Sunburn Tomato Leaves – What Does it Mean and How to Prevent

If you’re experiencing burns on tomato leaves in your plantation or home garden, then this guide is for you.

This issue was a frustrating one to me when it invaded my plantation. I couldn’t get rid of the burns on the tomato leaves on my plantation. For me, the issue was over-exposure of the plant and its seedling to sunlight leading to high exposure to heat, and its leaves are heat stressed. While some other gardeners have similar issues as mine, the causes of the burn on the tomato leaves differ for others.

After several studies and engagement with other tomato gardeners in forums online, I was able to find solutions. 

Today I will share how I overcame this issue and tips from other tomato gardeners who had similar issues.

In this article, I will show you what it means to have burns on your tomato leaves, their causes, how to prevent it, and how to care for the tomato plant if you already have a tomato leave burn.

Let’s dive in!

Tomato (Solanum lycopersicum) are sun-loving flowering plants from the nightshade family. Wide varieties of tomatoes are grown in different regions worldwide, with their taste ranging from sweet to sour. Tomatoes are among the most popular fruit vegetable plants grown globally in-home gardens.

Tomatoes are easily grown and need proper care and maintenance for optimum yield. Some basic agricultural practices for crop production must be followed to achieve an abundant harvest from your tomato garden. 

When these practices are not properly carried out, external factors such as; soil moisture, weed, temperature, and soil mineral matter may affect your plant’s growth. 

Sunburns are caused by the external factor affecting tomato yield. The good news is that you can control some of these external factors and prevent further damage to your tomato plant.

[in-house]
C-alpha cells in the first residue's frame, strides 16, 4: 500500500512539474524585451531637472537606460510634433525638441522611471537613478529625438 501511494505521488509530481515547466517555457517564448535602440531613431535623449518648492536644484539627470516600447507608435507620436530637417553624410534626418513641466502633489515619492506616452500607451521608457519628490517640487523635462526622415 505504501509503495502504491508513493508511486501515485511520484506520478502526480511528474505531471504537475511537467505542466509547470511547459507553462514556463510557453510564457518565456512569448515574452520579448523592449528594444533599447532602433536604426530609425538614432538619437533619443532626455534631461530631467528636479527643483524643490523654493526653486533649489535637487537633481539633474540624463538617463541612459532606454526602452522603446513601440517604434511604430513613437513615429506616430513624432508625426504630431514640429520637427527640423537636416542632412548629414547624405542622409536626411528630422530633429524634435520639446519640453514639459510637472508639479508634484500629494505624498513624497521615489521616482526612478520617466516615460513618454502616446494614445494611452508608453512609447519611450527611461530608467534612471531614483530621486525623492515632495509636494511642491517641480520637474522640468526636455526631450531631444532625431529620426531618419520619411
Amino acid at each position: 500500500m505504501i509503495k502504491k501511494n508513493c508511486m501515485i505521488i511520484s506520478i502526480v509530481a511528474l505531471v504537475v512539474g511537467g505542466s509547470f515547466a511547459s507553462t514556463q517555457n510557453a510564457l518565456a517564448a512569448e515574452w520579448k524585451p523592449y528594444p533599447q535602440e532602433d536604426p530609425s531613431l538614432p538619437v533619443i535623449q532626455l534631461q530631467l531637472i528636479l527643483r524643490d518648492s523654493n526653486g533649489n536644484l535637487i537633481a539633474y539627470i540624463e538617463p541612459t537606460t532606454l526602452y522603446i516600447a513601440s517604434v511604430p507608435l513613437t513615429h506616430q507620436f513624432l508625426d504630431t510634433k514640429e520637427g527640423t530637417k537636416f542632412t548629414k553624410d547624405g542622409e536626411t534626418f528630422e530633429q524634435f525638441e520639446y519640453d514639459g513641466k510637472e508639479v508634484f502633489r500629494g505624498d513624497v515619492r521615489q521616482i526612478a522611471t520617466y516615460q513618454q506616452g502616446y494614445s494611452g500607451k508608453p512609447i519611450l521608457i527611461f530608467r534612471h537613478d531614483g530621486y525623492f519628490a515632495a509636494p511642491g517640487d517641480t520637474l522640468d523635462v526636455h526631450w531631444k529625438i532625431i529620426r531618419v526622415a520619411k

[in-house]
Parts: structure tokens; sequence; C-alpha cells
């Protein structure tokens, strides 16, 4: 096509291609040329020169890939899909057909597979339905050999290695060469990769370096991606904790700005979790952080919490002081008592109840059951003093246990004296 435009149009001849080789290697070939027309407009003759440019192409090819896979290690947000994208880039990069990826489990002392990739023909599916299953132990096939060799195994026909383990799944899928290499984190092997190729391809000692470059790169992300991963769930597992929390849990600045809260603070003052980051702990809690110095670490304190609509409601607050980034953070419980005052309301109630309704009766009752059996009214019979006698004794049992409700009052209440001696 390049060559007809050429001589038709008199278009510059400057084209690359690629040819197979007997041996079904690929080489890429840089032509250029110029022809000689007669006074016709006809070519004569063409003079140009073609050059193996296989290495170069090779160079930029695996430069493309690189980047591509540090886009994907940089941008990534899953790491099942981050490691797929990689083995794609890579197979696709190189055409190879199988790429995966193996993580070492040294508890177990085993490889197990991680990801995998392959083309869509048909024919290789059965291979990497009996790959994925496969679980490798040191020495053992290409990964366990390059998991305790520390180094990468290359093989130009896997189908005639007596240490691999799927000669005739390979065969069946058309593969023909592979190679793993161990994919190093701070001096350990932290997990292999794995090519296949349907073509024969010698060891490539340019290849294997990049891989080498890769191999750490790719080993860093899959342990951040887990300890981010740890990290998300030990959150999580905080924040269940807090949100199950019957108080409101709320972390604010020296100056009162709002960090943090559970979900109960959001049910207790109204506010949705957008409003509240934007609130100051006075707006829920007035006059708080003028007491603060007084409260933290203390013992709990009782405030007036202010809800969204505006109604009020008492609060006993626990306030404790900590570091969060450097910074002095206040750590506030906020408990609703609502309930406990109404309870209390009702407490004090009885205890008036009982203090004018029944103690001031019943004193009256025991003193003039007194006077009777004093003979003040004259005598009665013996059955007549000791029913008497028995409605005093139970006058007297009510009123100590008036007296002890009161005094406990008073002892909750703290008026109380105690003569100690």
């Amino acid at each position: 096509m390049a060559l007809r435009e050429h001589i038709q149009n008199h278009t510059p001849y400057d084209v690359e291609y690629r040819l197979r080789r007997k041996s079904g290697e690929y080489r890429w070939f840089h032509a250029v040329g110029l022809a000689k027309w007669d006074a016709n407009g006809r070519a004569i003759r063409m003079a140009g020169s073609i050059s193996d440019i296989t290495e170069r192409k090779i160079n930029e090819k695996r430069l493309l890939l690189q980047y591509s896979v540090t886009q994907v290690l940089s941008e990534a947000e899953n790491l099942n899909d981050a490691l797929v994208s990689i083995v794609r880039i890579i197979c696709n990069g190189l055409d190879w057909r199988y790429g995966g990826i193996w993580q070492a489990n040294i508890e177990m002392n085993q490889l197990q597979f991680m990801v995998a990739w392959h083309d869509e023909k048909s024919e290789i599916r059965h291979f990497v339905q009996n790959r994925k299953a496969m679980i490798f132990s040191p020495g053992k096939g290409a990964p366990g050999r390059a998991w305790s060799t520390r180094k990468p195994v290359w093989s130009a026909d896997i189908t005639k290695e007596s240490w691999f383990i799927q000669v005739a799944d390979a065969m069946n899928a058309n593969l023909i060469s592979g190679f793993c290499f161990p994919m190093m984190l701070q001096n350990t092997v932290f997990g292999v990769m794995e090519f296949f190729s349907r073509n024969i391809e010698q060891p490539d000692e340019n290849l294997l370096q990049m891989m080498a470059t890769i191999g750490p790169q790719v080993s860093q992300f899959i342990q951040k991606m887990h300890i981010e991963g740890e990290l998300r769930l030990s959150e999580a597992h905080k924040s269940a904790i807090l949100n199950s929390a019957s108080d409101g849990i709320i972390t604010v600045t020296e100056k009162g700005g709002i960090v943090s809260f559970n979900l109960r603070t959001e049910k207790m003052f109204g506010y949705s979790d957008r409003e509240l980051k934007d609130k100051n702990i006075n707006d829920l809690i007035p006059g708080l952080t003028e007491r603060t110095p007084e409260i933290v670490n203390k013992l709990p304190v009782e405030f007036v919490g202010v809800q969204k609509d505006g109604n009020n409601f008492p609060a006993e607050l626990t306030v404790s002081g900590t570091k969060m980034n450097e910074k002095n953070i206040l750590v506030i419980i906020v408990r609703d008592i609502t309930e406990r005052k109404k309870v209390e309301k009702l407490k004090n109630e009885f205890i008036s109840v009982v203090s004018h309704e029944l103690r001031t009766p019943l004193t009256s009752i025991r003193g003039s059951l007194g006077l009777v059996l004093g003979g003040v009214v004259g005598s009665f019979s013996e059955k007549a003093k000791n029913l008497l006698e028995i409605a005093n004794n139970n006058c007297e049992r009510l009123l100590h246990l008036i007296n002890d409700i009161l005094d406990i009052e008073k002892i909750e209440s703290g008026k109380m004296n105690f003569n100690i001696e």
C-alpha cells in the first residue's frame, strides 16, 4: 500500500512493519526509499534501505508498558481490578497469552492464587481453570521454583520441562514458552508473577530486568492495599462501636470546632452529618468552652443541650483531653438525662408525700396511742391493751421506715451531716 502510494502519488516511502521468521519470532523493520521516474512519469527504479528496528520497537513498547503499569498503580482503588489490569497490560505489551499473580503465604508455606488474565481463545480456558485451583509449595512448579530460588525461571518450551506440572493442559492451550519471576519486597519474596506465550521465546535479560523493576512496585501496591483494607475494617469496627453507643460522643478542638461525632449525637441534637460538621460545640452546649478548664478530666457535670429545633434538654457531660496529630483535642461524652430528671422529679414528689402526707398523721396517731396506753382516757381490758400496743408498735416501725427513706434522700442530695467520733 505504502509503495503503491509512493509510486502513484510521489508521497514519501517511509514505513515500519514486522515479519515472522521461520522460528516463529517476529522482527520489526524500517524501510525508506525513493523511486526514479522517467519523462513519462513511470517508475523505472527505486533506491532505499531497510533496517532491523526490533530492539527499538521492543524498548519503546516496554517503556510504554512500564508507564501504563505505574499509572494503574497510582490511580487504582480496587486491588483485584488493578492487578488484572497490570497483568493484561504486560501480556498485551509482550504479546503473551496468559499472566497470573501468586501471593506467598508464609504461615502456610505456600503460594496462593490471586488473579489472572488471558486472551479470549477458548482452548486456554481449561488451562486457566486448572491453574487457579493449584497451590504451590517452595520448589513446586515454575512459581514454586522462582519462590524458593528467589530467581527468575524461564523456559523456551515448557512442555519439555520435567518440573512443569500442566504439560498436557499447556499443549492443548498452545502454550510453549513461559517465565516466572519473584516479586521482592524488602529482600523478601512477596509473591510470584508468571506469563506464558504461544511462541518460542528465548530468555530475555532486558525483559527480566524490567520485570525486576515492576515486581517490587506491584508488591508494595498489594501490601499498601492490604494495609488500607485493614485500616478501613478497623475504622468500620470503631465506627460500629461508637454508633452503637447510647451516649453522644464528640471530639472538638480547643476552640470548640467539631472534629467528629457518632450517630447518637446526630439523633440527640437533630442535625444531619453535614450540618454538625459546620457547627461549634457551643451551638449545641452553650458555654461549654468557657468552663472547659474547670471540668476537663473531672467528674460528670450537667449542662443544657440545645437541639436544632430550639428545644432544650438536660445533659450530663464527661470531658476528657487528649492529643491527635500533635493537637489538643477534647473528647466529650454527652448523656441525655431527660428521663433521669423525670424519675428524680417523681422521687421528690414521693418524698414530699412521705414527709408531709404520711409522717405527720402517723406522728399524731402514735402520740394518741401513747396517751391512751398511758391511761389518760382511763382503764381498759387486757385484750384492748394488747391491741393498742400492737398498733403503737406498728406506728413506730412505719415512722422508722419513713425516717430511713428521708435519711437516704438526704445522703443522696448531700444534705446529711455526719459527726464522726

Meaning of Sunburned Leaves

Sunburn on tomato leaves means the tomato leaves can’t undergo photosynthesis. It is characterized by white or yellow patches on plant leaves. Photosynthesis is an essential chemical process all green plants and vegetables undergo to produce sugar, a feeding mechanism for them.

This coloration alters the leaves’ photosynthetic processes because photosynthesis only occurs in the green plant’s chlorophyll. 

Sunburn causes irreversible damage to the affected tomato plants, so they don’t have enough chlorophyll to produce enough nutrients for growth. The color of severely sunburnt tomato leaves will change to crispy brown around the edges; the leaves then wilt and fall off.

Causes of Sunburned Tomato Leaves 

Identifying the primary cause of sunburn on my tomato leaves helps me to figure out the appropriate measures to prevent further occurrence. It also guide me through implementing the proper agricultural practices to rectify my tomato plantation. 

Here are some of the significant causes of sunburn on tomato plant leaves.  

1. Heat stress

The rate of transpiration (water loss) in all plants must be equal to or less than the rate at which the plant absorbs water from the soil to maintain an equilibrium state in the plant. 

Ensure you raise your tomato seedlings in a shaded area (screen/greenhouse) before permanently transplanting them to the field. When the seedlings are transferred to the field or garden under direct sunlight without proper hardening practices (an adaptation practice to heat from sunlight), the leaves of the tomato plants will be burned by the scorching sun. This is because the seedlings have yet to adapt to intense sunlight and absorb enough water to regulate the water loss (transpiration). 

2. Excessive Fertilization 

Tomato plants are heavy feeders that require lots of soil nutrients to thrive well. Hence, fertilizer application is a great way to supplement the unavailable soil nutrient to meet your tomato`s soil nutrient requirements. While fertilizer application is vital to tomato plants, it should not be overdone because an excessive application can cause more harm than good. 

Improper or excessive fertilizer application practices may cause the edges of your tomato leaves to turn brownish, brittle, and dry off (sunburn). 

3. Overwatering or Underwatering 

Tomatoes are sun-loving plants that have little tolerance to over/underwatering. When you apply excess water to the plant, it struggles with transpiration. 

Consequently, when you supply too little water, lack of water will alter the photosynthetic activities of the plant. 

Moisture stress, especially from underwatering, may burn the leaves from their tips to the leaf margin and eventually wilting. Sunburn in tomato leaves due to moisture stress usually occurs in older leaves where the sun hits the hardest